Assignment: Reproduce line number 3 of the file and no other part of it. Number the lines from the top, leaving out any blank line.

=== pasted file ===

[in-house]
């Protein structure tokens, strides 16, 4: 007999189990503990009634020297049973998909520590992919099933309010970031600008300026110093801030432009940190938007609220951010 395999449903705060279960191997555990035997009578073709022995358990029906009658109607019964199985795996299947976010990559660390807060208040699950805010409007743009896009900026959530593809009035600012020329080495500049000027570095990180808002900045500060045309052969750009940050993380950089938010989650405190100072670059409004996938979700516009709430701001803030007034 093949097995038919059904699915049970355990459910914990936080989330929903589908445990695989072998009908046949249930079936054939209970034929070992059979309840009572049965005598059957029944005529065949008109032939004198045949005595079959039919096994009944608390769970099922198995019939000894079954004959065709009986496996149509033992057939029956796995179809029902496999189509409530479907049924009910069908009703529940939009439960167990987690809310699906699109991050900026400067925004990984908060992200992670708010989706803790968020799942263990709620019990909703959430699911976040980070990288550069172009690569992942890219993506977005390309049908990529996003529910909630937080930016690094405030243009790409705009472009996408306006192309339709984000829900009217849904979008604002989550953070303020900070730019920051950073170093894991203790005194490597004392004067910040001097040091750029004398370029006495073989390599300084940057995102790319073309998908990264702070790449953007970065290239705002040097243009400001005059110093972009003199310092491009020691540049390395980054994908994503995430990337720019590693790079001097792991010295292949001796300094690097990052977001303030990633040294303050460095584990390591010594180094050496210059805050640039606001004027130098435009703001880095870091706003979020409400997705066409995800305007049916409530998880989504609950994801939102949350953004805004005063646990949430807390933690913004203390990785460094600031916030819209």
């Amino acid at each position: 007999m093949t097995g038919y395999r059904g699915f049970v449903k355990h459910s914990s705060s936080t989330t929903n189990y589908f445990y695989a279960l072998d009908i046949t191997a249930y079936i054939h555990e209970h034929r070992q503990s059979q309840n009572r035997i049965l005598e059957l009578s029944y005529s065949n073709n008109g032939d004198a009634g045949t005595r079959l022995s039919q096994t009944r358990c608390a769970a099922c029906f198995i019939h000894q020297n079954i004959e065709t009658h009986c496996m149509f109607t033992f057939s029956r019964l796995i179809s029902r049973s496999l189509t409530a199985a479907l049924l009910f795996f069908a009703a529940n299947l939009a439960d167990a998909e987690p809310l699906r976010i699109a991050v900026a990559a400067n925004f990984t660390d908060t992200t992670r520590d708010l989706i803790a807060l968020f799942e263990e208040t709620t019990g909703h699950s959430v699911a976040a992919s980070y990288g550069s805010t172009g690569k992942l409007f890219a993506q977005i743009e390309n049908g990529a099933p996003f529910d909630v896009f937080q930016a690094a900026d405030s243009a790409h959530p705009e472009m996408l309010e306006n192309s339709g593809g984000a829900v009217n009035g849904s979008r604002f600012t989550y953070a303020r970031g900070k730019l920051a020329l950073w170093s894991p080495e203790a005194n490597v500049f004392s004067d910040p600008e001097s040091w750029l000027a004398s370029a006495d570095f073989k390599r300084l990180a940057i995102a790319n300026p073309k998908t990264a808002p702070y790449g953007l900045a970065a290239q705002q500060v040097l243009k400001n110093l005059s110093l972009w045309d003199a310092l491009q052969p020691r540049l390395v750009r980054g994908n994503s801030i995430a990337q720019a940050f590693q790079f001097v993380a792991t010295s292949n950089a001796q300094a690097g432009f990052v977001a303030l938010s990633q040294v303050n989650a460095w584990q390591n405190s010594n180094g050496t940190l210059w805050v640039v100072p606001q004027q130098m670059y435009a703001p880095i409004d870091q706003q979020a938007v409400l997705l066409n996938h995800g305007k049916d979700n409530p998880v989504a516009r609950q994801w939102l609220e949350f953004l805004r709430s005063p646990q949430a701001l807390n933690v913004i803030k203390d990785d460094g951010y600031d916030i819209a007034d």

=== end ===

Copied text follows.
């Amino acid at each position: 007999m093949t097995g038919y395999r059904g699915f049970v449903k355990h459910s914990s705060s936080t989330t929903n189990y589908f445990y695989a279960l072998d009908i046949t191997a249930y079936i054939h555990e209970h034929r070992q503990s059979q309840n009572r035997i049965l005598e059957l009578s029944y005529s065949n073709n008109g032939d004198a009634g045949t005595r079959l022995s039919q096994t009944r358990c608390a769970a099922c029906f198995i019939h000894q020297n079954i004959e065709t009658h009986c496996m149509f109607t033992f057939s029956r019964l796995i179809s029902r049973s496999l189509t409530a199985a479907l049924l009910f795996f069908a009703a529940n299947l939009a439960d167990a998909e987690p809310l699906r976010i699109a991050v900026a990559a400067n925004f990984t660390d908060t992200t992670r520590d708010l989706i803790a807060l968020f799942e263990e208040t709620t019990g909703h699950s959430v699911a976040a992919s980070y990288g550069s805010t172009g690569k992942l409007f890219a993506q977005i743009e390309n049908g990529a099933p996003f529910d909630v896009f937080q930016a690094a900026d405030s243009a790409h959530p705009e472009m996408l309010e306006n192309s339709g593809g984000a829900v009217n009035g849904s979008r604002f600012t989550y953070a303020r970031g900070k730019l920051a020329l950073w170093s894991p080495e203790a005194n490597v500049f004392s004067d910040p600008e001097s040091w750029l000027a004398s370029a006495d570095f073989k390599r300084l990180a940057i995102a790319n300026p073309k998908t990264a808002p702070y790449g953007l900045a970065a290239q705002q500060v040097l243009k400001n110093l005059s110093l972009w045309d003199a310092l491009q052969p020691r540049l390395v750009r980054g994908n994503s801030i995430a990337q720019a940050f590693q790079f001097v993380a792991t010295s292949n950089a001796q300094a690097g432009f990052v977001a303030l938010s990633q040294v303050n989650a460095w584990q390591n405190s010594n180094g050496t940190l210059w805050v640039v100072p606001q004027q130098m670059y435009a703001p880095i409004d870091q706003q979020a938007v409400l997705l066409n996938h995800g305007k049916d979700n409530p998880v989504a516009r609950q994801w939102l609220e949350f953004l805004r709430s005063p646990q949430a701001l807390n933690v913004i803030k203390d990785d460094g951010y600031d916030i819209a007034d």